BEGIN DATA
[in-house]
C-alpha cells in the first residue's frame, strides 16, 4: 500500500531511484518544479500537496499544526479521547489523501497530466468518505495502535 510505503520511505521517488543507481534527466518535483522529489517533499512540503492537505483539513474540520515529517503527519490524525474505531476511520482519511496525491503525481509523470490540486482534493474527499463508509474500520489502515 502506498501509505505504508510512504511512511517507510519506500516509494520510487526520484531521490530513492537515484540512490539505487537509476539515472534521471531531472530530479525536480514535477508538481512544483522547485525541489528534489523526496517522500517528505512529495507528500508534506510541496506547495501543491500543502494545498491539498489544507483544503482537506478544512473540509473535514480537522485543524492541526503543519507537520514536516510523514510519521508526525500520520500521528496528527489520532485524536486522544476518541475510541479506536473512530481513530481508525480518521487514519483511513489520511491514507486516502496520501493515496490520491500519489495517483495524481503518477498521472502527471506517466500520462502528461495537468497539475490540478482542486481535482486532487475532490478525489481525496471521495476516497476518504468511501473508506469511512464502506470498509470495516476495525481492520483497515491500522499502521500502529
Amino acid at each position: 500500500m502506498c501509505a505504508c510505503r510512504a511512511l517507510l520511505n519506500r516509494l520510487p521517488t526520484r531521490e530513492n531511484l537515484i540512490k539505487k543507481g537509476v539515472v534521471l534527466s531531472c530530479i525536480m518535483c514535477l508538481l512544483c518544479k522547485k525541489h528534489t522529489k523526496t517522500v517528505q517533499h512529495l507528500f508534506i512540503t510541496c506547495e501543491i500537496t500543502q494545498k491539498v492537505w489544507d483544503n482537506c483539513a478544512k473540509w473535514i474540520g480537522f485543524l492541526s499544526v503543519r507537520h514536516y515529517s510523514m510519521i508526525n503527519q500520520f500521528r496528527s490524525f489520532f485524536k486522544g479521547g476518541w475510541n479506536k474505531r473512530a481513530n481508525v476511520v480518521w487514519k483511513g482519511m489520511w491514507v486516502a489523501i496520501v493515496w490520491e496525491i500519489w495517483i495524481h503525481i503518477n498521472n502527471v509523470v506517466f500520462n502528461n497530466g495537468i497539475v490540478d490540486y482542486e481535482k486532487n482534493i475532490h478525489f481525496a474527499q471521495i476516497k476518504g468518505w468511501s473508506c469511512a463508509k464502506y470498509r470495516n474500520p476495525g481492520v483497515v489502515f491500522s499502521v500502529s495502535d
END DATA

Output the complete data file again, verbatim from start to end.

[in-house]
C-alpha cells in the first residue's frame, strides 16, 4: 500500500531511484518544479500537496499544526479521547489523501497530466468518505495502535 510505503520511505521517488543507481534527466518535483522529489517533499512540503492537505483539513474540520515529517503527519490524525474505531476511520482519511496525491503525481509523470490540486482534493474527499463508509474500520489502515 502506498501509505505504508510512504511512511517507510519506500516509494520510487526520484531521490530513492537515484540512490539505487537509476539515472534521471531531472530530479525536480514535477508538481512544483522547485525541489528534489523526496517522500517528505512529495507528500508534506510541496506547495501543491500543502494545498491539498489544507483544503482537506478544512473540509473535514480537522485543524492541526503543519507537520514536516510523514510519521508526525500520520500521528496528527489520532485524536486522544476518541475510541479506536473512530481513530481508525480518521487514519483511513489520511491514507486516502496520501493515496490520491500519489495517483495524481503518477498521472502527471506517466500520462502528461495537468497539475490540478482542486481535482486532487475532490478525489481525496471521495476516497476518504468511501473508506469511512464502506470498509470495516476495525481492520483497515491500522499502521500502529
Amino acid at each position: 500500500m502506498c501509505a505504508c510505503r510512504a511512511l517507510l520511505n519506500r516509494l520510487p521517488t526520484r531521490e530513492n531511484l537515484i540512490k539505487k543507481g537509476v539515472v534521471l534527466s531531472c530530479i525536480m518535483c514535477l508538481l512544483c518544479k522547485k525541489h528534489t522529489k523526496t517522500v517528505q517533499h512529495l507528500f508534506i512540503t510541496c506547495e501543491i500537496t500543502q494545498k491539498v492537505w489544507d483544503n482537506c483539513a478544512k473540509w473535514i474540520g480537522f485543524l492541526s499544526v503543519r507537520h514536516y515529517s510523514m510519521i508526525n503527519q500520520f500521528r496528527s490524525f489520532f485524536k486522544g479521547g476518541w475510541n479506536k474505531r473512530a481513530n481508525v476511520v480518521w487514519k483511513g482519511m489520511w491514507v486516502a489523501i496520501v493515496w490520491e496525491i500519489w495517483i495524481h503525481i503518477n498521472n502527471v509523470v506517466f500520462n502528461n497530466g495537468i497539475v490540478d490540486y482542486e481535482k486532487n482534493i475532490h478525489f481525496a474527499q471521495i476516497k476518504g468518505w468511501s473508506c469511512a463508509k464502506y470498509r470495516n474500520p476495525g481492520v483497515v489502515f491500522s499502521v500502529s495502535d